There Was A Time In My Life Where I Resented Being The Sibling Of Someone With Special Needs

There Was A Time In My Life Where I Resented Being The Sibling Of Someone With Special Needs

Much love from someone who experienced this, too.


There was a period of my life where I really resented this part of my life. I got so sick of the sympathetic stares from strangers, they meant well, but it felt condescending. I felt like I was the person people in my religious town would look at and think "There but for the grace of God go I."

Honestly, some of them probably did. I get it, there were a lot of things I couldn't do because of who my brother is, and if you aren't used to a meltdown, they're really scary. Sometimes they're scary even if you are used to them.

Being the sibling of a special needs kid leaves you feeling invisible sometimes. That sounds cliche, but it's accurate. You become used to taking a backseat so your parents can pay attention to the child that needs it more.

I used to hate it. I hated that holidays were a ticking time bomb as to when he starts screaming and wouldn't stop. I hated that I couldn't have friends over often because he wouldn't leave us alone, and sleepovers at my house felt out of the question because he wouldn't sleep.

I'll be honest, that part was rough. It still is, but I don't resent it anymore. I understand, my brother isn't acting out to ruin things for everyone. He's scared. And he can't communicate that any other way.

Siblings of special needs kids sacrifice a lot of parts of childhood that their peers take for granted. While that is absolutely true, we aren't victims. Our family dynamic is different, absolutely, but that's ok.

I have great parents, and my feeling like a second thought sometimes growing up is not at all their fault. They did a great job, and I still felt valued. I just removed myself as much as I could because I was trying to be helpful.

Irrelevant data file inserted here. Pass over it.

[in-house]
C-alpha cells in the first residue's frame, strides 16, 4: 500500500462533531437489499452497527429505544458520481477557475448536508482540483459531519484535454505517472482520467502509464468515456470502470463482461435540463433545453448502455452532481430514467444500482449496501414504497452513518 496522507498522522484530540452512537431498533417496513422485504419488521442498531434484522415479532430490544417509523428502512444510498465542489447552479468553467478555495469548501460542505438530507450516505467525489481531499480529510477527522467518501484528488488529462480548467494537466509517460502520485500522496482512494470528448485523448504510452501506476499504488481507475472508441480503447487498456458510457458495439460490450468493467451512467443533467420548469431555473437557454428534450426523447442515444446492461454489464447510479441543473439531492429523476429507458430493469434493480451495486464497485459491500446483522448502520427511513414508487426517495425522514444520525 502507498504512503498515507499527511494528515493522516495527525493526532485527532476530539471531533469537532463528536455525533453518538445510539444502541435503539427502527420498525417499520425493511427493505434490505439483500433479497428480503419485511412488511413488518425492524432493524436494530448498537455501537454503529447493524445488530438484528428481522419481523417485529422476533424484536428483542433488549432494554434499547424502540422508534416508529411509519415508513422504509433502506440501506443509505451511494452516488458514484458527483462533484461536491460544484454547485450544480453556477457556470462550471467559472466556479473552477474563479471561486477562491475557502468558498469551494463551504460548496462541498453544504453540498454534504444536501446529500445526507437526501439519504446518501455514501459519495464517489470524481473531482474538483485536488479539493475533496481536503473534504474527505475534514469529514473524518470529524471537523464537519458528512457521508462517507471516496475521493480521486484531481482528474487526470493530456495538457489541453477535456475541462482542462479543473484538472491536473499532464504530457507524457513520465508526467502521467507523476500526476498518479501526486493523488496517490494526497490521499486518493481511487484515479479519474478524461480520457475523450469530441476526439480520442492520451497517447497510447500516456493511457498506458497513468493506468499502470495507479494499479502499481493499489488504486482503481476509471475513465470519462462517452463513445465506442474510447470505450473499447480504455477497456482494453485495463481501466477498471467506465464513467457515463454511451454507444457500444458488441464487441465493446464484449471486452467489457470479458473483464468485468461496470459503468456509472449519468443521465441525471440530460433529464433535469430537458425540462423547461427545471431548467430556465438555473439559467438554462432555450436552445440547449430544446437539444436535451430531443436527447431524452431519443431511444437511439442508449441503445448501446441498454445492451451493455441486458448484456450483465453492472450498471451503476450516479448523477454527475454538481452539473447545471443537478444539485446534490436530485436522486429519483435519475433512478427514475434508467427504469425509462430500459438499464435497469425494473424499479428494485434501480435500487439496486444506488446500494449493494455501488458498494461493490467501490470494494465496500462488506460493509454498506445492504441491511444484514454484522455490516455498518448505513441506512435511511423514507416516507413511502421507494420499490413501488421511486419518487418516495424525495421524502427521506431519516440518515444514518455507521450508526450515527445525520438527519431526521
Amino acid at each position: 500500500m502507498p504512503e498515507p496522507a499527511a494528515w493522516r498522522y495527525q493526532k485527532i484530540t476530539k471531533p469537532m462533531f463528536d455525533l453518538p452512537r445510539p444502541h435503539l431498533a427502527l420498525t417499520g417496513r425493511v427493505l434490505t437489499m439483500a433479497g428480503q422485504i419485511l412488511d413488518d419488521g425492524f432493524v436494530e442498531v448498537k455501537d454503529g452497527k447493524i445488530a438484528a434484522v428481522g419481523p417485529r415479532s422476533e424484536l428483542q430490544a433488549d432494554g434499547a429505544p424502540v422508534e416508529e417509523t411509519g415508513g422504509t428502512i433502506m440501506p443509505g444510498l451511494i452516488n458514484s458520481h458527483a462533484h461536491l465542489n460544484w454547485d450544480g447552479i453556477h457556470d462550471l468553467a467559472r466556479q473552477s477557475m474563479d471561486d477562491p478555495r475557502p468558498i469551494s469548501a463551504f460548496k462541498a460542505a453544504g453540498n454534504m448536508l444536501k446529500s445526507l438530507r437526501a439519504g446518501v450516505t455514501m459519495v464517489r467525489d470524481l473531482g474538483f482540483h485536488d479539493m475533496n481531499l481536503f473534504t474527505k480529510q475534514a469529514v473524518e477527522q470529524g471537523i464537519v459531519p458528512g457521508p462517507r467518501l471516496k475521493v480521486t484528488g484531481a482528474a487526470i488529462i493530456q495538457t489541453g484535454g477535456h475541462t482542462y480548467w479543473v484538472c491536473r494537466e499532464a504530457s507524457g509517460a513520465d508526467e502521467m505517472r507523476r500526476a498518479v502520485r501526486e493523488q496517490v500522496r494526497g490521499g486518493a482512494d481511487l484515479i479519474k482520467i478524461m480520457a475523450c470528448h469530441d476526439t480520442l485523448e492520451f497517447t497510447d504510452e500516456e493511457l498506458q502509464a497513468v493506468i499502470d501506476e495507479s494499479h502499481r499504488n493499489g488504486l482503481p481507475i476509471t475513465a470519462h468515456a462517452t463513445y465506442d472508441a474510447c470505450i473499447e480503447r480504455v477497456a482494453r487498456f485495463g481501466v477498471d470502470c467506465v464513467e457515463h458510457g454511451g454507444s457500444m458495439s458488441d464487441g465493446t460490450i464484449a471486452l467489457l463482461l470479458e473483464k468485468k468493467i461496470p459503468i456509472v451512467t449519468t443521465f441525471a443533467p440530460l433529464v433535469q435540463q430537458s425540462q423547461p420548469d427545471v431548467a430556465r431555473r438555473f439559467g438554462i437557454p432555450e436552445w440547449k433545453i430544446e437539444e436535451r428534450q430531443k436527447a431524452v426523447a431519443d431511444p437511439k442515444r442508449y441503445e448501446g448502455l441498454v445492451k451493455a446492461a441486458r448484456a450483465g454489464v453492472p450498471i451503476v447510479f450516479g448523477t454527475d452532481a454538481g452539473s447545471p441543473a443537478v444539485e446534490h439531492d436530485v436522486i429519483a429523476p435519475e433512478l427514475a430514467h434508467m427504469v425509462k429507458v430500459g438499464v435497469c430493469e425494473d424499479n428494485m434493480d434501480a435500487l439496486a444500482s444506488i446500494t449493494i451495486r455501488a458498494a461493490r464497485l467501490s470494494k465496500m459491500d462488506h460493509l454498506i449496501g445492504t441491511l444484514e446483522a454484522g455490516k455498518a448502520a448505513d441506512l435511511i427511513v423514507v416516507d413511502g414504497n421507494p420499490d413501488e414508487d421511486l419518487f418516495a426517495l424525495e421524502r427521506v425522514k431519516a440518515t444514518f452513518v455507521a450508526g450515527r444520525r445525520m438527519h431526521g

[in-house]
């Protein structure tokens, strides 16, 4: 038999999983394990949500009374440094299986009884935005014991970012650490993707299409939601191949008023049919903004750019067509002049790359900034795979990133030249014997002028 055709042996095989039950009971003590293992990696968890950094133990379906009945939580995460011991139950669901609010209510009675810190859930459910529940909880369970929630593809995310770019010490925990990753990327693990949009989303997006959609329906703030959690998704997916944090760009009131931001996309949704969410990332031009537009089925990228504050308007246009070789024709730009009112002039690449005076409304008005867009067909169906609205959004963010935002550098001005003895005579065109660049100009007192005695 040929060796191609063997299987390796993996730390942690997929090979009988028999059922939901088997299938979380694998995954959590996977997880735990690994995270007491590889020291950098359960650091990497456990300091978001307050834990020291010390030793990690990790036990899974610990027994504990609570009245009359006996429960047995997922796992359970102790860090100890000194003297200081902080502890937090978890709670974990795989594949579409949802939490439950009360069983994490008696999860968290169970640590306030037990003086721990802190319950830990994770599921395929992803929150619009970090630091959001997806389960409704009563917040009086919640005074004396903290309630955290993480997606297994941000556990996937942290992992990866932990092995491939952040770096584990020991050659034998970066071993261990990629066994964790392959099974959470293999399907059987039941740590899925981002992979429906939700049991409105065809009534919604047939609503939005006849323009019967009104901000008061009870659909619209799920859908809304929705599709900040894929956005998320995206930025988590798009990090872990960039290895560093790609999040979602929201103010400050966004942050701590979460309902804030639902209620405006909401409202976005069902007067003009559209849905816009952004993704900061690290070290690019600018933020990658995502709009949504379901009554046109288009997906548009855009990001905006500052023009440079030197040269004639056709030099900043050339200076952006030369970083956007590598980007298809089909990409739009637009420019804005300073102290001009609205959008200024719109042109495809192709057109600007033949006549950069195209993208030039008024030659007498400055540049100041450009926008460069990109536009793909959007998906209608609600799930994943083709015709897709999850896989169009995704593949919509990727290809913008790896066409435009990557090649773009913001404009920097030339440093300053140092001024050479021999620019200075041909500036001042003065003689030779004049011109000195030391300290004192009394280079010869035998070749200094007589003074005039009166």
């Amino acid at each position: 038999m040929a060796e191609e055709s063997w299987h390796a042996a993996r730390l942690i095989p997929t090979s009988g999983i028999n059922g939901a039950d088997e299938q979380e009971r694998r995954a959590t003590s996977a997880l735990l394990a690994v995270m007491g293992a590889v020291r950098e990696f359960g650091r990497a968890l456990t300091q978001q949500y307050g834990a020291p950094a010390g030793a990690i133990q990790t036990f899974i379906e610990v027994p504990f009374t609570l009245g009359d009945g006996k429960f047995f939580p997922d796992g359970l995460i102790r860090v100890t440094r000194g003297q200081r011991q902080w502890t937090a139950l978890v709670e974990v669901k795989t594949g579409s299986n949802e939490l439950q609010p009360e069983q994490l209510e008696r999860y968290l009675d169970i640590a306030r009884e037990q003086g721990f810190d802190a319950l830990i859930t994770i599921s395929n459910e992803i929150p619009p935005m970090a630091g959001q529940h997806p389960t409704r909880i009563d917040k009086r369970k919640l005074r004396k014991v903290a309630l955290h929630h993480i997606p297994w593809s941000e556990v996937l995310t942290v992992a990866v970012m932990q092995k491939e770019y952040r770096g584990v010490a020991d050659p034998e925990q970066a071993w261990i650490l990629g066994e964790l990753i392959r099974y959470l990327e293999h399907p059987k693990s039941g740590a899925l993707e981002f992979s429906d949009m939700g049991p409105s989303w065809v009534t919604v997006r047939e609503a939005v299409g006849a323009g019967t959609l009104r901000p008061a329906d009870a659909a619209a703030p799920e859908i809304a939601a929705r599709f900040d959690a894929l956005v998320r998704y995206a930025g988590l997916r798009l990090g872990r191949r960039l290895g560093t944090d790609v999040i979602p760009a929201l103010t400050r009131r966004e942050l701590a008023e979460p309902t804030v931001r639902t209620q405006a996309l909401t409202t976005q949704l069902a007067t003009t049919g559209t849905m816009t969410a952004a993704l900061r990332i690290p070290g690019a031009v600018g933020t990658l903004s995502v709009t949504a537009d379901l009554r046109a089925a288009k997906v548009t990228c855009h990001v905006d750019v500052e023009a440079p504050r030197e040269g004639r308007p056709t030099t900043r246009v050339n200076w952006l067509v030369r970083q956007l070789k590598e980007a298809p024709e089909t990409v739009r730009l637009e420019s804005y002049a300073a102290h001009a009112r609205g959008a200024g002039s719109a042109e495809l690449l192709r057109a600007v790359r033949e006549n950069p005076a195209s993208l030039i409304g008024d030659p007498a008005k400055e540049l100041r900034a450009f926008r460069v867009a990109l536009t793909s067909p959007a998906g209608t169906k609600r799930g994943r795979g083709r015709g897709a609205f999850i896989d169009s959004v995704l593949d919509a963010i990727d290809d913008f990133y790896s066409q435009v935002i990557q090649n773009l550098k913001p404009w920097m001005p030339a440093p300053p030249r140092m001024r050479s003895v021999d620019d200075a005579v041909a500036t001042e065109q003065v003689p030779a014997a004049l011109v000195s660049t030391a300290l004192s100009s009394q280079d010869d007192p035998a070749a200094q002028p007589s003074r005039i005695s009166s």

Being a sibling of a child with special needs has put a lot of things in perspective for me. I felt a lot of pressure to succeed. I wanted to do everything really well because I felt like I had to do everything my brother's disability stopped him from doing.

I love my brother so, so much. I think he's a purely good person, and I think he's so smart and lives life to the best of his ability despite everything. I also appreciate him for how he's shaped me and helped me find my people.

All of my friends embrace my brother, and they never pass any judgment for the things I need to do a little differently. I love them for that, and I love my brother for helping to bring me to them. So, I no longer resent that part of my life, in fact, I love it wholeheartedly.

Siblings of special needs kids, you are incredible. You deserve to hear that. Keep going, and keep doing your best.

Do not hold yourself to an insane standard. Do not think that everyone is judging you when your sibling acts out in public. People worth caring about won't do that. Just live your life, and love what you love. That's more than enough.

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If You Give A Girl A Brother

If you give a girl a brother, she'll always have a hand to hold.

If you give a girl a brother, she'll always have a friend

and, she'll probably rely on him over and over again.

Once she realizes that he's always there she'll hand him her trust,

and for a solid sibling-ship, this confidence is a must.

If you give a girl a brother, she'll always have someone to blame

when her blood is boiling and she's too mad to remember her own name.

She'll always have someone to run to when she's in need of a good laugh

and when she's at a loss for words, someone to speak on her behalf.

If you give a girl a brother, you can expect a lifetime of fights,

but to compensate, they'll stay up watching movies and bonding many late nights.